Samaria City, Samaria, Israel, 870 BC
1 Kings 18:4-5
As Micaiah led his donkey into the still dark market, he whistled and bounced to the beat of The Lord is my light.1Psalm 27 In one fluid motion, he bent and looped the lead line onto a stone at the corner of his stall. Then he stood tall and belted out a verse.
The Lord is my light and my salvation.
Whom shall I fear?
Whom shall I fear?
Circling the donkey, with each beat he released a tie from the net draped over his many bags of figs. “Look at us, Imri.” He lifted his head of messy brown hair toward his cousin in the next stall. “Almost the first ones.”
“Hey, Mikey. We make our dads happy.” Imri slung a sack of pomegranates down from his donkey.
The sun tinted the last of the night sky and showed the shadowy forms of farmers setting up their stalls across the market. Donkeys blew in friends’ nostrils and nibbled each other’s necks while they dropped fresh manure, the first layer of market-day smells.
Micaiah raised on the balls of his feet and smiled at early bird customers who stopped and tipped their heads at his figs. Their neighbors would soon swarm through and fill the square with warm chatter.
Between the stalls, two little boys knelt next to a circle of polished chestnuts. They flipped nuts into the circle and sometimes tucked nuts from the circle into tiny cloth bags.
Micaiah squinted toward the far side of the plaza and stopped whistling. “It’s still there.” The hulking shadow of the Asherah temple showed lighter colors every moment.
The little boys ignored their chestnuts and gazed at the temple.
Imri yanked a string and let pomegranates slide into a pile on a goatskin. “And Liev and Ulam are still dead. If it weren’t made of marble, we could sneak in here at night and burn it down.”
Micaiah tipped his head back and laughed loud. “Or if old Joshua were here, you could help him organize a march.”
Imri held his empty pomegranate sack and watched a black-robed man swagger down the steps of the palace. “Here comes that filthy temple boss.”
Micaiah’s laugh died, and his smile slid to one side. He held a bag of figs and glared at the man. He should rip that pink Moloch design off the brute’s shoulder and tear it from his robe, but the evil lay too deep for such a simple cure.
The temple boss came into spitting range.
Micaiah trembled, and his nostrils flared. He leaned into the path and muttered, “He will send fiery coals and flaming sulfur down on the wicked.”2Psalm 11
A scowl fell over the face of the temple boss.
The two little boys collected their polished chestnuts.
Imri twisted his empty sack and unleashed another verse. “Blast them with your anger, Lord.”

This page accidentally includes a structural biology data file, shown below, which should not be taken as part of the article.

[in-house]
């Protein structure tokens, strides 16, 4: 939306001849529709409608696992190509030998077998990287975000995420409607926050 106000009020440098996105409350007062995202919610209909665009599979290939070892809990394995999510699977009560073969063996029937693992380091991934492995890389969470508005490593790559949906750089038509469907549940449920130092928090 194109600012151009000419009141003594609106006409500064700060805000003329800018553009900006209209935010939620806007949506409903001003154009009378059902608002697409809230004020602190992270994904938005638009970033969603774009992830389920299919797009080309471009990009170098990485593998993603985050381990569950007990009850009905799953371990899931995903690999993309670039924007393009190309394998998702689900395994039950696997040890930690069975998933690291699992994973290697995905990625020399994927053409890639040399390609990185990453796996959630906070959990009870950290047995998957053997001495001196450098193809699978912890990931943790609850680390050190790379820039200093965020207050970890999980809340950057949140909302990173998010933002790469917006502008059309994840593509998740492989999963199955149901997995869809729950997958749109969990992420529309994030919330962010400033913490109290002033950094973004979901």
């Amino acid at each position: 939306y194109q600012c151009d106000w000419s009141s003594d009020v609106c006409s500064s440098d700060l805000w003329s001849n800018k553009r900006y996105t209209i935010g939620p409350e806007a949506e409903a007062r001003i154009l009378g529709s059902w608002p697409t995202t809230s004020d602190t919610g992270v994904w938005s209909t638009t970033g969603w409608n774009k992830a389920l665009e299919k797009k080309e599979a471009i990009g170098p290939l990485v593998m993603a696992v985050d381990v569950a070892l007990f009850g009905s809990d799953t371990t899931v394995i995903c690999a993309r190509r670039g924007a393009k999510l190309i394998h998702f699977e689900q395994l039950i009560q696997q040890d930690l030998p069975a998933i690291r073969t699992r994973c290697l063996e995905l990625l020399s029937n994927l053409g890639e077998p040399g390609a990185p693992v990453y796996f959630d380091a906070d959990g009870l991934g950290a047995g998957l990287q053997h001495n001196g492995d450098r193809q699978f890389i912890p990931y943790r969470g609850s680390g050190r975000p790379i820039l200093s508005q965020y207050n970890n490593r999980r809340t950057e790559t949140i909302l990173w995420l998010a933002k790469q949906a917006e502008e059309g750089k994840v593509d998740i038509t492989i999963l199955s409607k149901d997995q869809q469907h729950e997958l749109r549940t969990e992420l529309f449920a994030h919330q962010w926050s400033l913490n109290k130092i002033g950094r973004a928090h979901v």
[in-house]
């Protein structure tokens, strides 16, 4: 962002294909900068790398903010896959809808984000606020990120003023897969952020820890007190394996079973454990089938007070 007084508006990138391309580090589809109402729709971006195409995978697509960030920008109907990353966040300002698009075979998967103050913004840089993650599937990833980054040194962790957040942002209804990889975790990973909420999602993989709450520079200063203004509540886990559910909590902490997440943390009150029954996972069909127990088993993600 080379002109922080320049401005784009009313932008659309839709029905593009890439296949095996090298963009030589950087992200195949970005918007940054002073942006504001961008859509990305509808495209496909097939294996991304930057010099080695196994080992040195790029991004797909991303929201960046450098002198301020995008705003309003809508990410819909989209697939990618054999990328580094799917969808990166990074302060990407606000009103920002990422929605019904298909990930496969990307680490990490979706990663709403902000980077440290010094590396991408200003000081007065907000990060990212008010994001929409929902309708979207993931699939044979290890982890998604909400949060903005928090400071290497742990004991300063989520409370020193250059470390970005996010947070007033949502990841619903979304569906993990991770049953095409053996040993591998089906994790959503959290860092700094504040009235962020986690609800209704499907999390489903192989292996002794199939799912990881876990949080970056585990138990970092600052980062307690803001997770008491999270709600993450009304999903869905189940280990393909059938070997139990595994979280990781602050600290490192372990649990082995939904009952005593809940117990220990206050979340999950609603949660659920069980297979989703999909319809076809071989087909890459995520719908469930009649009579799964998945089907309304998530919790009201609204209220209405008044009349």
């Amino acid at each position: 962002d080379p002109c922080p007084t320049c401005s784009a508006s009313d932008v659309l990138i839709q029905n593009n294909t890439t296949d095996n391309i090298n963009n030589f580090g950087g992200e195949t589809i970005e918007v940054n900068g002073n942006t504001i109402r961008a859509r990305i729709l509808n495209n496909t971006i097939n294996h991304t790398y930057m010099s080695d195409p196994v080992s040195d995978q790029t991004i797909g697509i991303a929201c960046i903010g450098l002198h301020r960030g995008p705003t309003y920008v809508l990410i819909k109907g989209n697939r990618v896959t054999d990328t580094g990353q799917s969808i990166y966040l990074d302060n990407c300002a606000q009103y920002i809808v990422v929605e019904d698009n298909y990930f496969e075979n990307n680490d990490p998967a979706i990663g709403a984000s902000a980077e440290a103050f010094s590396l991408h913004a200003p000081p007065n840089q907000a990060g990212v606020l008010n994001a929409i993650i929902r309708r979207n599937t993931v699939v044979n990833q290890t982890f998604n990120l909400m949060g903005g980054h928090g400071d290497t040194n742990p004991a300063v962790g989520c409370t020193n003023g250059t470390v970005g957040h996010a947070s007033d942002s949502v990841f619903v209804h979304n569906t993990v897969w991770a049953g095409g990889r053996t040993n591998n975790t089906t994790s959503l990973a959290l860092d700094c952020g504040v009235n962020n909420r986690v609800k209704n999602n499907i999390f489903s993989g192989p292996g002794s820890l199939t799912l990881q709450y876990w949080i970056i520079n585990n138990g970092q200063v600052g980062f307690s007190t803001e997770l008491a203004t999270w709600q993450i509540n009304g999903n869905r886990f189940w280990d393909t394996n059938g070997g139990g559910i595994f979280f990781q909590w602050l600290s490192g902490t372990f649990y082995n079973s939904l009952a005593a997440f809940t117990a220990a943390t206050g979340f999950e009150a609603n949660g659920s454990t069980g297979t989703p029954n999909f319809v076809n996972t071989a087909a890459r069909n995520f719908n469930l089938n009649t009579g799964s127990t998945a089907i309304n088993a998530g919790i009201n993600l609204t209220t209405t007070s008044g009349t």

The boss glared. “We’ll see who gets blasted.” A Sidonian accent marred his Hebrew.
Micaiah set the fruit down and stepped into the boss’s path. He crossed his arms and showed a lopsided smile. “When?”
The black-robed boss leaned left to see the temple, but Micaiah clenched his fists and thrust up his chin. “Not your hired thugs. You and me. Right here.”
The two little boys clutched their bags and dashed out of sight.
The face of the temple boss blotched red. He ducked past Micaiah and scuttled between farmers and donkeys over to the temple.
Imri wadded the empty bag and threw it to the ground. “He hides with the little girls Liev tried to help.”
Micaiah breathed loud and drawn out through his nose. He crouched over a sack of figs and with exaggerated care rolled the sides down to display the fruit.
He stood and smoothed the front of his tunic. His mouth puckered for a tune but blew only air. Maybe he shouldn’t have spouted off.
“Hey, Imri! We almost knocked knuckles with that thug.”
Imri’s eyes lit up. “Such fun.”
But what would their fists accomplish?
Micaiah pasted on a smile for three customers who scrutinized his figs.
Just as the sun popped free from the horizon, the two little boys returned, solemn-faced. Instead of bags of polished nuts, they brought Keren and Hodiah, Liev’s wife and mother.
Keren walked straight up to Micaiah. “Gera sent us. He needs you and Imri right now. Mother and I will sell your figs and pomegranates.”
Micaiah opened his mouth and knit his brows at Imri, but Keren stepped into his line of sight. “It’s urgent. This moment. Mother and I have sold more fruit and vegetables than you’ll ever see, and we’ll make more profit for your families.”
Keren rested her hands on the heads of the two little boys. “My helpers will take you to Gera.”
Hodiah touched Micaiah’s arm. “Go now, son. Please. For Liev.”
Micaiah stood flatfooted and empty of song as he searched Gera’s brown, weathered face. “How can we help you, Uncle Gera?”
Gera grasped the hands of Micaiah and Imri and examined their faces. He nodded to Keren’s two little helpers. “Thank you for bringing my friends. You may return to Keren.”